'Passport' scheme to ease pupils' move to secondary
CHILDREN moving from primary to post-primary school will be bringing their personal Education Passport with them from now on – and they can even have a hand in filling in their important life details themselves.
The new document goes beyond the traditional report of a child's academic record to include other information that will give a broader picture of who they are and what they like.
Parents and pupils will play a role in writing up the "passport" that will be handed to the second-level school authorities.
Currently, the sixth-class report card provides information on a child's academic performance, personality, attendance, and any special educational need.
Now this will be accompanied by two other documents – one completed by the child and the other by their parents or guardians.
Sixth-class children will be given the opportunity to fill in a My Profile, sharing information such as what they are good at, what their hobbies and interests are, who their friends are and where they need additional help.
Parents will be invited to contribute any other information about their child that they feel would be of help in the transition.
To avoid the information being used for any purposes other than those which are intended, the "passport" will only be supplied to the post-primary school after confirmation of enrolment has been received.
An Economic and Social Research Institute (ESRI) study, for the National Council for Curriculum and Assessment (NCCA), found the move from primary to post-primary education was a crucial time in young people's lives.
While most students settle relatively quickly, some are at greater risk of difficulties, including those with less self-confidence and a poor self-image and students from Traveller and non-national backgrounds.
How post-primary schools handle the transition process makes a difference to how quickly students settle into the new school and to their academic progress.
The new "passport" is intended to provide valuable information in order to ease the transition and ensure that children are not being left unsupported.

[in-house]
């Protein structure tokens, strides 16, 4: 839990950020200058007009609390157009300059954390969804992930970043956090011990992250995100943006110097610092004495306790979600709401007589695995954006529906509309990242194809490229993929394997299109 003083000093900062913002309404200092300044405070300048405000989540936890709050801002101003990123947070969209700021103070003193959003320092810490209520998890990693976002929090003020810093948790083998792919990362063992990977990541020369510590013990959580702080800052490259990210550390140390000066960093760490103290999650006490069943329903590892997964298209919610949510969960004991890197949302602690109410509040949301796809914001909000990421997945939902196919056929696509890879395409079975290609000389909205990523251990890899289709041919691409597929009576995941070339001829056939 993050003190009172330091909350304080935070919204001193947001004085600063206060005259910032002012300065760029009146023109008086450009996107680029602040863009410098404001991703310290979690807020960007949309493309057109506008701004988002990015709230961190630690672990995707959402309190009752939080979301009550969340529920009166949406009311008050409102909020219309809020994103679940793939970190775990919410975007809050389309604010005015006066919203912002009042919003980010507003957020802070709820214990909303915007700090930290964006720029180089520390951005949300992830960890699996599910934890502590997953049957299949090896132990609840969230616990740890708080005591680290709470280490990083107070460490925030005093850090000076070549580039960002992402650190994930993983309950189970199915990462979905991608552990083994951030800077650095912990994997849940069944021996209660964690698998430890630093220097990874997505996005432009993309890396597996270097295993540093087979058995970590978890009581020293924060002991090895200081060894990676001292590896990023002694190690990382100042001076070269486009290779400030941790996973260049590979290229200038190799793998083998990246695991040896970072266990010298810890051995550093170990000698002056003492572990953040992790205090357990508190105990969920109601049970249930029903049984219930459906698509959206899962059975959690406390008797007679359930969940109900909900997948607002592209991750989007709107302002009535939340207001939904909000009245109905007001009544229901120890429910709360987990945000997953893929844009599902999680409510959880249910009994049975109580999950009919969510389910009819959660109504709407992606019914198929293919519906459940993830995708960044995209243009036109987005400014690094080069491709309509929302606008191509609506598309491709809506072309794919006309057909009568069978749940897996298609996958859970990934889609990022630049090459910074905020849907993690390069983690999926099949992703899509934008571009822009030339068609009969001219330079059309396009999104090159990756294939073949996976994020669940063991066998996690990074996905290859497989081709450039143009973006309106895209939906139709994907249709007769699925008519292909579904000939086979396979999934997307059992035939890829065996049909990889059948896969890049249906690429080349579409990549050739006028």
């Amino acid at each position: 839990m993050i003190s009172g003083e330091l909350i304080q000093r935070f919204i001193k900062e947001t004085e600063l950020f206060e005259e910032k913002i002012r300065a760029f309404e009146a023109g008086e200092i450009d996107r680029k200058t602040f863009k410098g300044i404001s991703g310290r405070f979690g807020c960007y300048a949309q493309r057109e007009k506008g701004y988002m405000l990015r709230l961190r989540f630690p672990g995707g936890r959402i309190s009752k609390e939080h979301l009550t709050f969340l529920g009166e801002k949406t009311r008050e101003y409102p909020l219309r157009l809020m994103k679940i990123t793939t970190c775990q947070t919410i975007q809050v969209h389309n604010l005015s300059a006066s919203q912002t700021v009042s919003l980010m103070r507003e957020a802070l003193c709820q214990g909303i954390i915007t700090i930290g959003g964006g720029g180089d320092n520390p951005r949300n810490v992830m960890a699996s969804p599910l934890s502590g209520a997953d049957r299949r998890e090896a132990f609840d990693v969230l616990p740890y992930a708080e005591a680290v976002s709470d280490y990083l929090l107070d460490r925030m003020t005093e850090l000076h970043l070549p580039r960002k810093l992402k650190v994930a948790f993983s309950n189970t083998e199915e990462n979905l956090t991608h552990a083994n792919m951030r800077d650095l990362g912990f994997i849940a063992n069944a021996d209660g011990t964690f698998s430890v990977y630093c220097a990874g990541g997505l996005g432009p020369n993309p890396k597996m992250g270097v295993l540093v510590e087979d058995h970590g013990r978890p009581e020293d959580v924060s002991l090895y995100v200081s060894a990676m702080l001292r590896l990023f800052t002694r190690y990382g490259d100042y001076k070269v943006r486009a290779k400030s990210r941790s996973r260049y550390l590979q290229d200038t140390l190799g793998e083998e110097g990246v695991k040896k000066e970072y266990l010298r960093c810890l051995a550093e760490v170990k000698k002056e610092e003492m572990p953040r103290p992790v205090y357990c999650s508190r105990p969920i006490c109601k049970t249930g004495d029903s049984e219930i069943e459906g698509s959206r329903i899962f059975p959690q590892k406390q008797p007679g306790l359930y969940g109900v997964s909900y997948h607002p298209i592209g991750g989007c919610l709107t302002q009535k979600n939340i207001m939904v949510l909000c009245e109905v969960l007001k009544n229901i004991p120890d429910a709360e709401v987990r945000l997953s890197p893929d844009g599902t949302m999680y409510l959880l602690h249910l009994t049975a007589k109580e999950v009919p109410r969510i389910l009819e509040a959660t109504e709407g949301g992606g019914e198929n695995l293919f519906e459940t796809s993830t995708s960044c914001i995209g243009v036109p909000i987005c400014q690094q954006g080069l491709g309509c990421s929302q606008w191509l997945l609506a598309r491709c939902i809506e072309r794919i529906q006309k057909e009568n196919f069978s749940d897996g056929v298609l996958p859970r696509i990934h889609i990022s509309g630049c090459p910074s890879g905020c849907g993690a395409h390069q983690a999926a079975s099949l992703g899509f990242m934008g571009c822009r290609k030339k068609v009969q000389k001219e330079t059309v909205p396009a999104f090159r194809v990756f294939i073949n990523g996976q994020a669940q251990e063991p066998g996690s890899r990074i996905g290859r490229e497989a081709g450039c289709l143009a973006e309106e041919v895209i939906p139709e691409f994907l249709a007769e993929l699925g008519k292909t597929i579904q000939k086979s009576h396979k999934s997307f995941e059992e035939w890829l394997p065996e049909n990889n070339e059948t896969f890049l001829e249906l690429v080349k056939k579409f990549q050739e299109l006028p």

While it is optional for this September, next year it will be compulsory and primary schools will be obliged to pass on a completed My Child's Profile, the child's My Profile and the 6th Class Report Card for every pupil.
The Education Passport was developed by the (NCCA) in consultation with parents, children, teachers, principals and education partners including the National Parents Council – Primary (NPC).
NPC chief executive Aine Lynch said the NPC believed that the sharing of information on a child transferring to post-primary would greatly support children.
She said the NPC particularly welcomed the opportunity for parents and children to be involved formally in the process through writing up the profiles.
The NCCA has produced a number of template documents that collectively make up the Education Passport, which are available on its website.
Education Minister Ruairi Quinn told the NPC annual conference that the Education Passport was part of wider moves to empower parents.
He is also finalising legislation for a Parents' and Students Charter aimed at strengthening the position of parents within the school system, and bringing about a culture change in how schools involve parents and students.
He said current legislative provisions that attempt to set out what students and parents can expect from schools were limited, with a focus on dealing with grievances.